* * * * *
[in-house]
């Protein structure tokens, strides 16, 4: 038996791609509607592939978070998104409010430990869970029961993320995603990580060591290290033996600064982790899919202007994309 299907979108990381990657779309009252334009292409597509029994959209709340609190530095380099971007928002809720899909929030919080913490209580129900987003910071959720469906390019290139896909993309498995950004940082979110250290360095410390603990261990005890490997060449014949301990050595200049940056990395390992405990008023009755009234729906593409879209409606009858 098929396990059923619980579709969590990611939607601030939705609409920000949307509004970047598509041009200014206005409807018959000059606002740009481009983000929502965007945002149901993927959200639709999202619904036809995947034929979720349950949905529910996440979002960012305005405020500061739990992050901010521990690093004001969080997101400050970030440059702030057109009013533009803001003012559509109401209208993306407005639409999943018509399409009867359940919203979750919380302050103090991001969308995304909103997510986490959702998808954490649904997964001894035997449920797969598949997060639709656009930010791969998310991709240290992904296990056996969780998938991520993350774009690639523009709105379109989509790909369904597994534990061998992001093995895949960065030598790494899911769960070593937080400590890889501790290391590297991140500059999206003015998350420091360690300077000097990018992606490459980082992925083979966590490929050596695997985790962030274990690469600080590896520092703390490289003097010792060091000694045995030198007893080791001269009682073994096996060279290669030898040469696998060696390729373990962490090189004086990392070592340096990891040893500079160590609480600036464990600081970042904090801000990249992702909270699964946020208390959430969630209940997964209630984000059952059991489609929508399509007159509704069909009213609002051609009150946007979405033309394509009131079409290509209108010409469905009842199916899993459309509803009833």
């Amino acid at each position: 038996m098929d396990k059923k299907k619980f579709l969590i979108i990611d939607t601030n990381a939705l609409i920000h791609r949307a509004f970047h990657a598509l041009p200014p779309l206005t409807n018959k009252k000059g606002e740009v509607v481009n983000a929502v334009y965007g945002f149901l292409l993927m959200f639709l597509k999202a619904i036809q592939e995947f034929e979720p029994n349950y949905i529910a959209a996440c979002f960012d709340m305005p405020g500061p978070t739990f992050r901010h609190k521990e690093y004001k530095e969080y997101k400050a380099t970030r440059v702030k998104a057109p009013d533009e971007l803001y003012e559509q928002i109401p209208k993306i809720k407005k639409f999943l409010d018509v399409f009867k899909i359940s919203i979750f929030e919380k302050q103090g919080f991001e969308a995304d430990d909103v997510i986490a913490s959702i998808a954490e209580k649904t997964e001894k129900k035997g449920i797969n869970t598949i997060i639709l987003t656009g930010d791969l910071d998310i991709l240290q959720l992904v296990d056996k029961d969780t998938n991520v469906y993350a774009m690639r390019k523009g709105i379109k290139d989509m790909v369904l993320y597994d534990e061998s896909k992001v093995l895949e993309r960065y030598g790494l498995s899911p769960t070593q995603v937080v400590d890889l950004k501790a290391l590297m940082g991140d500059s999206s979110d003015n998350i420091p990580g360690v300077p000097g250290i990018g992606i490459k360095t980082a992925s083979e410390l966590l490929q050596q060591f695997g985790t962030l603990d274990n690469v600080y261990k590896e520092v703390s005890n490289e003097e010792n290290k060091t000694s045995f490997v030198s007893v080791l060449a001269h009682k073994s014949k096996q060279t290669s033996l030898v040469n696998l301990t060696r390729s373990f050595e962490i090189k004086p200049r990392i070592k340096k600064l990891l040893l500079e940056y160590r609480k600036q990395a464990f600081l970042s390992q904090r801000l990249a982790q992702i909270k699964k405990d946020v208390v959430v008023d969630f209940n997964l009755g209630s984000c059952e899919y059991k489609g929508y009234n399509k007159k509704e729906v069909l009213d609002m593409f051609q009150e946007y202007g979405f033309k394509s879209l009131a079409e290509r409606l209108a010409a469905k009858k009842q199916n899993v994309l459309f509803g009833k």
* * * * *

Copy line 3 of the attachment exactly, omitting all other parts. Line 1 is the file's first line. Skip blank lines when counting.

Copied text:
């Amino acid at each position: 038996m098929d396990k059923k299907k619980f579709l969590i979108i990611d939607t601030n990381a939705l609409i920000h791609r949307a509004f970047h990657a598509l041009p200014p779309l206005t409807n018959k009252k000059g606002e740009v509607v481009n983000a929502v334009y965007g945002f149901l292409l993927m959200f639709l597509k999202a619904i036809q592939e995947f034929e979720p029994n349950y949905i529910a959209a996440c979002f960012d709340m305005p405020g500061p978070t739990f992050r901010h609190k521990e690093y004001k530095e969080y997101k400050a380099t970030r440059v702030k998104a057109p009013d533009e971007l803001y003012e559509q928002i109401p209208k993306i809720k407005k639409f999943l409010d018509v399409f009867k899909i359940s919203i979750f929030e919380k302050q103090g919080f991001e969308a995304d430990d909103v997510i986490a913490s959702i998808a954490e209580k649904t997964e001894k129900k035997g449920i797969n869970t598949i997060i639709l987003t656009g930010d791969l910071d998310i991709l240290q959720l992904v296990d056996k029961d969780t998938n991520v469906y993350a774009m690639r390019k523009g709105i379109k290139d989509m790909v369904l993320y597994d534990e061998s896909k992001v093995l895949e993309r960065y030598g790494l498995s899911p769960t070593q995603v937080v400590d890889l950004k501790a290391l590297m940082g991140d500059s999206s979110d003015n998350i420091p990580g360690v300077p000097g250290i990018g992606i490459k360095t980082a992925s083979e410390l966590l490929q050596q060591f695997g985790t962030l603990d274990n690469v600080y261990k590896e520092v703390s005890n490289e003097e010792n290290k060091t000694s045995f490997v030198s007893v080791l060449a001269h009682k073994s014949k096996q060279t290669s033996l030898v040469n696998l301990t060696r390729s373990f050595e962490i090189k004086p200049r990392i070592k340096k600064l990891l040893l500079e940056y160590r609480k600036q990395a464990f600081l970042s390992q904090r801000l990249a982790q992702i909270k699964k405990d946020v208390v959430v008023d969630f209940n997964l009755g209630s984000c059952e899919y059991k489609g929508y009234n399509k007159k509704e729906v069909l009213d609002m593409f051609q009150e946007y202007g979405f033309k394509s879209l009131a079409e290509r409606l209108a010409a469905k009858k009842q199916n899993v994309l459309f509803g009833k």